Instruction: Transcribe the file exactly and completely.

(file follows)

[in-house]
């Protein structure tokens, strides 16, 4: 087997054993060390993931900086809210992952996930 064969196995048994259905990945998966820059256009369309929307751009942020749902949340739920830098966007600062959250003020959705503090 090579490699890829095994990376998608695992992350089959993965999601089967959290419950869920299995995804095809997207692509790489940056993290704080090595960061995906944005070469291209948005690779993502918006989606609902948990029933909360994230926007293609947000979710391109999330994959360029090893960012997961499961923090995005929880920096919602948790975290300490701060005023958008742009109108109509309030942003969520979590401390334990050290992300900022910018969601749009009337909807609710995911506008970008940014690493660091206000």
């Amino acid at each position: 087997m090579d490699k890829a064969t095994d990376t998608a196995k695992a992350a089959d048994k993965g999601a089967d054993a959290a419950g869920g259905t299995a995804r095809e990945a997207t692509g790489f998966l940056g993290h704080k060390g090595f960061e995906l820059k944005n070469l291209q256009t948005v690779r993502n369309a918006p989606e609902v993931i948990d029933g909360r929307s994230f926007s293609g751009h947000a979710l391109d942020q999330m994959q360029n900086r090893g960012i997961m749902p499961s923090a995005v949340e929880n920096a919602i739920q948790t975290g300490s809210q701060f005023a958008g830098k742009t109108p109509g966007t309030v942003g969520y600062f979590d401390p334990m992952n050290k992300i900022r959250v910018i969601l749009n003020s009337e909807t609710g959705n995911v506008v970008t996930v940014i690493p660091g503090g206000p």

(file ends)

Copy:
[in-house]
């Protein structure tokens, strides 16, 4: 087997054993060390993931900086809210992952996930 064969196995048994259905990945998966820059256009369309929307751009942020749902949340739920830098966007600062959250003020959705503090 090579490699890829095994990376998608695992992350089959993965999601089967959290419950869920299995995804095809997207692509790489940056993290704080090595960061995906944005070469291209948005690779993502918006989606609902948990029933909360994230926007293609947000979710391109999330994959360029090893960012997961499961923090995005929880920096919602948790975290300490701060005023958008742009109108109509309030942003969520979590401390334990050290992300900022910018969601749009009337909807609710995911506008970008940014690493660091206000």
């Amino acid at each position: 087997m090579d490699k890829a064969t095994d990376t998608a196995k695992a992350a089959d048994k993965g999601a089967d054993a959290a419950g869920g259905t299995a995804r095809e990945a997207t692509g790489f998966l940056g993290h704080k060390g090595f960061e995906l820059k944005n070469l291209q256009t948005v690779r993502n369309a918006p989606e609902v993931i948990d029933g909360r929307s994230f926007s293609g751009h947000a979710l391109d942020q999330m994959q360029n900086r090893g960012i997961m749902p499961s923090a995005v949340e929880n920096a919602i739920q948790t975290g300490s809210q701060f005023a958008g830098k742009t109108p109509g966007t309030v942003g969520y600062f979590d401390p334990m992952n050290k992300i900022r959250v910018i969601l749009n003020s009337e909807t609710g959705n995911v506008v970008t996930v940014i690493p660091g503090g206000p």